Emergency tracheostomy

Emergency tracheostomy

Tracheostomies are common procedures in head & neck surgical and critical care practice. Due to pressures on intensive care beds and the increasing drive to de-escalate care quickly, along with increasing numbers of patients benefiting from temporary tracheostomy, numbers of patients with tracheostomies are rising on general wards. These groups include those with chronic respiratory or neurological problems. Increasing numbers of patients with tracheostomies are being cared for on wards outside the critical care or traditional 'ENT' infrastructure. This has implications for the safety of patients who may be cared for on wards without the necessary competencies and experience to manage this challenging cohort and local measures need to be in place to ensure that safe routine and emergency care can be provided.

The National Tracheostomy Safety Project (NTSP) has developed a guide to provide information to those caring for patients with temporary or permanent tracheostomies either regularly or occasionally. It aims to provide basic background information and the rationale for tracheostomy care. They have also developed simple emergency guidelines for dealing with tracheostomy emergencies both in critical care and beyond. More information on these can be found on their website www.tracheostomy.org.uk.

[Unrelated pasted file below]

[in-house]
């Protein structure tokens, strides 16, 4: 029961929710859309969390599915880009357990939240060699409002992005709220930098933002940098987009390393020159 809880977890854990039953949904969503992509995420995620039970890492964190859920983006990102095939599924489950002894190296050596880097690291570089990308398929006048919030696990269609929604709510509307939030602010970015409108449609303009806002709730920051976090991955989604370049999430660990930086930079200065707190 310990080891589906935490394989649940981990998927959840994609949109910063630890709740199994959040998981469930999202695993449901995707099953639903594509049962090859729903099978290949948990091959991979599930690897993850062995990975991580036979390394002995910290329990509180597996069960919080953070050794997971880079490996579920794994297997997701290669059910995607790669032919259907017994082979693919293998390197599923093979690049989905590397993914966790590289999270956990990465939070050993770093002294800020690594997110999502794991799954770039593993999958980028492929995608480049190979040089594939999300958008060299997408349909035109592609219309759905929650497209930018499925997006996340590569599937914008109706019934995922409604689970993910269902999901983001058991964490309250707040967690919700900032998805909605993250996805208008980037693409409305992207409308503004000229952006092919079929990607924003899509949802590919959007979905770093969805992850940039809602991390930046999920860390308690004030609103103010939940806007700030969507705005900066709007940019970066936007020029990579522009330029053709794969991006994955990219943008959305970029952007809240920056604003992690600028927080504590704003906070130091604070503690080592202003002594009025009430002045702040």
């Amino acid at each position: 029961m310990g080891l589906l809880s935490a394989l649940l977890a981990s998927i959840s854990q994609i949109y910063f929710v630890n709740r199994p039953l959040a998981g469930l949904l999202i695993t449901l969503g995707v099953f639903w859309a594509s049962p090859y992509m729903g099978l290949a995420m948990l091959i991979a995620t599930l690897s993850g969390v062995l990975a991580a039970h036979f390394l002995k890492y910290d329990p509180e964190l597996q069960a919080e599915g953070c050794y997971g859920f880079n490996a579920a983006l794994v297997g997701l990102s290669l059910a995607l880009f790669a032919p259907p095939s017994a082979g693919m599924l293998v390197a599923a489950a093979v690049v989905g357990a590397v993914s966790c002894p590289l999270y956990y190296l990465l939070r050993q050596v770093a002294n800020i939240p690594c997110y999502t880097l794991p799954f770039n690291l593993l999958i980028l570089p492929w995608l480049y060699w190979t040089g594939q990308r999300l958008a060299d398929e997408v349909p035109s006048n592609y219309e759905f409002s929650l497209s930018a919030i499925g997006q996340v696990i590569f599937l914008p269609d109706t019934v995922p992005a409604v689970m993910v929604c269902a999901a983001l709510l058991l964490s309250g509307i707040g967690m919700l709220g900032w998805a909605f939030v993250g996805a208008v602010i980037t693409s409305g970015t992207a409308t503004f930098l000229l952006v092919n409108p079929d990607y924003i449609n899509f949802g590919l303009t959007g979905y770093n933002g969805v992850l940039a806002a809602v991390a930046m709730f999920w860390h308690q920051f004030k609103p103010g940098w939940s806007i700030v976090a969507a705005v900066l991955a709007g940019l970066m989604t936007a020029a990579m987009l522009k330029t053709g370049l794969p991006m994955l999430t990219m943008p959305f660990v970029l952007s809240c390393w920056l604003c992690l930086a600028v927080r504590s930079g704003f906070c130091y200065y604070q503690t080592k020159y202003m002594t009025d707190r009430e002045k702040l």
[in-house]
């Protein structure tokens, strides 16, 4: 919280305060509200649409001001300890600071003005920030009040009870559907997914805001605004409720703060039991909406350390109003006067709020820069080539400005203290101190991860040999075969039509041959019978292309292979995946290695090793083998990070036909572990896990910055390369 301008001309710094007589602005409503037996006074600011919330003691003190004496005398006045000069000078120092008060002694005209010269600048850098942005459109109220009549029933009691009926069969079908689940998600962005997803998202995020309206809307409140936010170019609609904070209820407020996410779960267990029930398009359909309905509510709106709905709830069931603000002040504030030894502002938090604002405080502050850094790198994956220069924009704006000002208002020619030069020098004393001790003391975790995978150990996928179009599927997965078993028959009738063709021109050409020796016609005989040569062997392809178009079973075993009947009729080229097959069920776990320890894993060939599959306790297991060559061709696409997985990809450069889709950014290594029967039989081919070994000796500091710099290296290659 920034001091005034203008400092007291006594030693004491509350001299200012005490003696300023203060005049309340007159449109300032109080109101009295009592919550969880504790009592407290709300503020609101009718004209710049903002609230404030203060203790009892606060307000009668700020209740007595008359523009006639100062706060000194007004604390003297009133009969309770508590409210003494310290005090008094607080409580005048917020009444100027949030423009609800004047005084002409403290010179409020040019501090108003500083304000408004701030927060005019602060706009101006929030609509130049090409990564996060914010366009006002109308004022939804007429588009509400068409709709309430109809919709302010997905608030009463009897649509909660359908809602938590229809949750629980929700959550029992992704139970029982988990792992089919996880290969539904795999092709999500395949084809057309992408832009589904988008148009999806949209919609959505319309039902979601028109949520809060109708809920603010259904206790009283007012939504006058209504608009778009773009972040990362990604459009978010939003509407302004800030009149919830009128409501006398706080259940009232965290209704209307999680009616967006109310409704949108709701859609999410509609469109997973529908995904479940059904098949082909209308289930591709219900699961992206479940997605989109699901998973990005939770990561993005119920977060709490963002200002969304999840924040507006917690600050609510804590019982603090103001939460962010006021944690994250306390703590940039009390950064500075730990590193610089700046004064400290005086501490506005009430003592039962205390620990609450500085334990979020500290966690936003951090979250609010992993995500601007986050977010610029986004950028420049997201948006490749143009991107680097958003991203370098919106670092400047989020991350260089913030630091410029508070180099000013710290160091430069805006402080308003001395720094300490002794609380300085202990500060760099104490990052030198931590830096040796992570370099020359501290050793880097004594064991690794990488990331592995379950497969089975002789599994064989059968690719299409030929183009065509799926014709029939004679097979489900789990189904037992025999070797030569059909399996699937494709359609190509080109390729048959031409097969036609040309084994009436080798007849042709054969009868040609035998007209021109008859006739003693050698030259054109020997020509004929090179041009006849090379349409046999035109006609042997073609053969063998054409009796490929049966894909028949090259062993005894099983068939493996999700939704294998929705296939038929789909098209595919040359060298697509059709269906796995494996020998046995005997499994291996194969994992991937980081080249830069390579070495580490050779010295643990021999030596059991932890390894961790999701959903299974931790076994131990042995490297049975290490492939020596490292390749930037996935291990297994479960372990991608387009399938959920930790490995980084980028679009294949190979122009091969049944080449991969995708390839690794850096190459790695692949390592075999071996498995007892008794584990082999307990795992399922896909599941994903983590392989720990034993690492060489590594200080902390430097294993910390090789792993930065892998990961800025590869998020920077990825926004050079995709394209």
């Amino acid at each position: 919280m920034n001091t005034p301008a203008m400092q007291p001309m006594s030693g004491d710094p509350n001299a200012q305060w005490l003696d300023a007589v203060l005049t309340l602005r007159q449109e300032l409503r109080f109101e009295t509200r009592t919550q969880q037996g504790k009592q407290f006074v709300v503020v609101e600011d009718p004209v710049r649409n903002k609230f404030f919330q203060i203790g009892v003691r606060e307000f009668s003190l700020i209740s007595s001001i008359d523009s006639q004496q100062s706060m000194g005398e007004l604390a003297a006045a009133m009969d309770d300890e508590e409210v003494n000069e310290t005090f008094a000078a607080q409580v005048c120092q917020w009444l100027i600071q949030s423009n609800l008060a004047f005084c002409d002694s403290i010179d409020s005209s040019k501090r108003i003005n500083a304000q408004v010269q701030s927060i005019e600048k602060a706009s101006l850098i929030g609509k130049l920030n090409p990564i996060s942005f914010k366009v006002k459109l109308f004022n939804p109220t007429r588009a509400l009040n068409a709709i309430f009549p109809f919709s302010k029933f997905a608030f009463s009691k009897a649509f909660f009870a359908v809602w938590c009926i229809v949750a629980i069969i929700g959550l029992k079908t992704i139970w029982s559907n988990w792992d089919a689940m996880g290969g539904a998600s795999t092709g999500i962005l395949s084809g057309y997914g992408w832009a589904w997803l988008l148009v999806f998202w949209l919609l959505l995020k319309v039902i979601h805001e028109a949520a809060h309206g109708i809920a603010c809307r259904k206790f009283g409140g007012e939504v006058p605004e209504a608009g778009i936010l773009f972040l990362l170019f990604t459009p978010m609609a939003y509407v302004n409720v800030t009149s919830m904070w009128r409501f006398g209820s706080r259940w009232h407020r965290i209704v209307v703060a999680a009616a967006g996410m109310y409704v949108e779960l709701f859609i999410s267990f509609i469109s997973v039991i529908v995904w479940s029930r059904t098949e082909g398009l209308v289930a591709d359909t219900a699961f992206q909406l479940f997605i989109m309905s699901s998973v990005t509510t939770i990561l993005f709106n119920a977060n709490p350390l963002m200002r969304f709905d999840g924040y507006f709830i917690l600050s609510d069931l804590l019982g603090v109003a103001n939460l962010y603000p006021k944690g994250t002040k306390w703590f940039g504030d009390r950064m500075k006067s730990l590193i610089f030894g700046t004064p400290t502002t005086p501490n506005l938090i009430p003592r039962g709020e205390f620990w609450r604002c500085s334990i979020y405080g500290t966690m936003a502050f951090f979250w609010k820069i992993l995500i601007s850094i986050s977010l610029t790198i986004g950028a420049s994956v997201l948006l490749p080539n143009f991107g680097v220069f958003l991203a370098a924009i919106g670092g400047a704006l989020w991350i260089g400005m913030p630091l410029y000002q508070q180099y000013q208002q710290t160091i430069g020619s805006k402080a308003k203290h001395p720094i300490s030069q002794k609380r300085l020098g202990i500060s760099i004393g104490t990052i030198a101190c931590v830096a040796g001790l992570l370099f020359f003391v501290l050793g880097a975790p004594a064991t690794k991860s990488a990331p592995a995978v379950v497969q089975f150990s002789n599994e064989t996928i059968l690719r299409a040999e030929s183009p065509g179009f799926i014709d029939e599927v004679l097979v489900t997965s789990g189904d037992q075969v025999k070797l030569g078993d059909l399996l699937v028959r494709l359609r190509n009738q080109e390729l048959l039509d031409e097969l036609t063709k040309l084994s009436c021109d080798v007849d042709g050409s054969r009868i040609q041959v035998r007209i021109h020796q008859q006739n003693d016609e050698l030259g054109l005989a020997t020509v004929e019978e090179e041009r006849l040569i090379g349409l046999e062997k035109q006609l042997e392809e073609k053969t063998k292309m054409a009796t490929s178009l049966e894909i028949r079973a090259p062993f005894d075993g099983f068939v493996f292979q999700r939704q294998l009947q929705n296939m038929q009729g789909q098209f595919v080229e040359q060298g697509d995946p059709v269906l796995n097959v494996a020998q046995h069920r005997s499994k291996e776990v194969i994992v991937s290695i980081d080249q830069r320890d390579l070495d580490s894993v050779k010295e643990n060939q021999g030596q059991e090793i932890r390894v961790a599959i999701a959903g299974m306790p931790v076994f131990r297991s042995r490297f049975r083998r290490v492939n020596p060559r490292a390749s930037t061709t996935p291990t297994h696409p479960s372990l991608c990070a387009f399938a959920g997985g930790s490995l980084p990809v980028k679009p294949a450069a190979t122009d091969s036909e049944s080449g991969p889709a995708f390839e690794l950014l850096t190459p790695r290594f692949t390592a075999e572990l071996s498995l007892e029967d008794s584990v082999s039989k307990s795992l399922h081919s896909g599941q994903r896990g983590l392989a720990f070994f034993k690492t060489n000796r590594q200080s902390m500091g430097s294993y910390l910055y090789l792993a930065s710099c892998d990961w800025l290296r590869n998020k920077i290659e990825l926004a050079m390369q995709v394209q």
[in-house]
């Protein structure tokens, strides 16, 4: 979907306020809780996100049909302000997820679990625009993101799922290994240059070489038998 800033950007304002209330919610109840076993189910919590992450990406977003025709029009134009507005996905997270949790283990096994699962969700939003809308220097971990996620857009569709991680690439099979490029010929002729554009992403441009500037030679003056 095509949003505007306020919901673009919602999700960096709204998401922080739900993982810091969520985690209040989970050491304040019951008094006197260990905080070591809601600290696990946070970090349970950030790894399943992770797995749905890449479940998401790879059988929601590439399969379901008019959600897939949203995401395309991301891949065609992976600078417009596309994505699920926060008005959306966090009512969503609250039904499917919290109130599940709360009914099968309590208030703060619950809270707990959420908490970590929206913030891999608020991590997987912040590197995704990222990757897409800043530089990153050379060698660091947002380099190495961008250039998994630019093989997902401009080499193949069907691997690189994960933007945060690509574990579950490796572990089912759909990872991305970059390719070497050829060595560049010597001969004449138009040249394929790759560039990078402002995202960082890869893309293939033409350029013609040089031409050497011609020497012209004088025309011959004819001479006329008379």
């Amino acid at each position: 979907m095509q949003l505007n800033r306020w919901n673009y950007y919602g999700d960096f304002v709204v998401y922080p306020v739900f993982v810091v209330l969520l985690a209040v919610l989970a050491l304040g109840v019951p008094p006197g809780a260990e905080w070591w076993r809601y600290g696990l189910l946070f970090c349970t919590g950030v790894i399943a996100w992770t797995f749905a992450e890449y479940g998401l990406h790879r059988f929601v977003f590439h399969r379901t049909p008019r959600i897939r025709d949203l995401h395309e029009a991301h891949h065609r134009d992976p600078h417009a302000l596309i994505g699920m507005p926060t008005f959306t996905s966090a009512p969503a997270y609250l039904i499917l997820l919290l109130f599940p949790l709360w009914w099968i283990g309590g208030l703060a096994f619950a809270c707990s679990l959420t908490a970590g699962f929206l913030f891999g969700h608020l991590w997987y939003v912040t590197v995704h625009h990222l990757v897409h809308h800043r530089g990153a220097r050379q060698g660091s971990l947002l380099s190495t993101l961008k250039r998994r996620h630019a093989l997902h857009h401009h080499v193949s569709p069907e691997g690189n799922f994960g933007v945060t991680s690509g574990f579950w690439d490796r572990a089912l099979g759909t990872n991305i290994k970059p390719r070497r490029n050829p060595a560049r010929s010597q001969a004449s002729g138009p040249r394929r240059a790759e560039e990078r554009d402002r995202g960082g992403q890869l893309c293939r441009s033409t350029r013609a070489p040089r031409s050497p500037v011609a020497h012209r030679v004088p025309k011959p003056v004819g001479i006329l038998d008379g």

Training courses have also been developed to provide the competencies to support the guide and the emergency guidelines. ALSG is working with NTSP to offer these courses nationally and internationally.

Course information

Please click on the following link to download the Tracheostomy course fact sheet with information on both the Primary and train the trainer courses.

Tracheostomy Fact sheet

How to book

The course dates for 2017 at ALSG in Manchester are now available for the train the trainer course:

Please click here to book.


There are currently no updates for the Tracheostomy course.


ALSG has been working with the NTSP for a number of years in trying to address some of the known problems in tracheostomy care through provision of education. The NCEPOD report highlights the scale of the problem.

Courses to consider

You may also wish to consider the following course(s):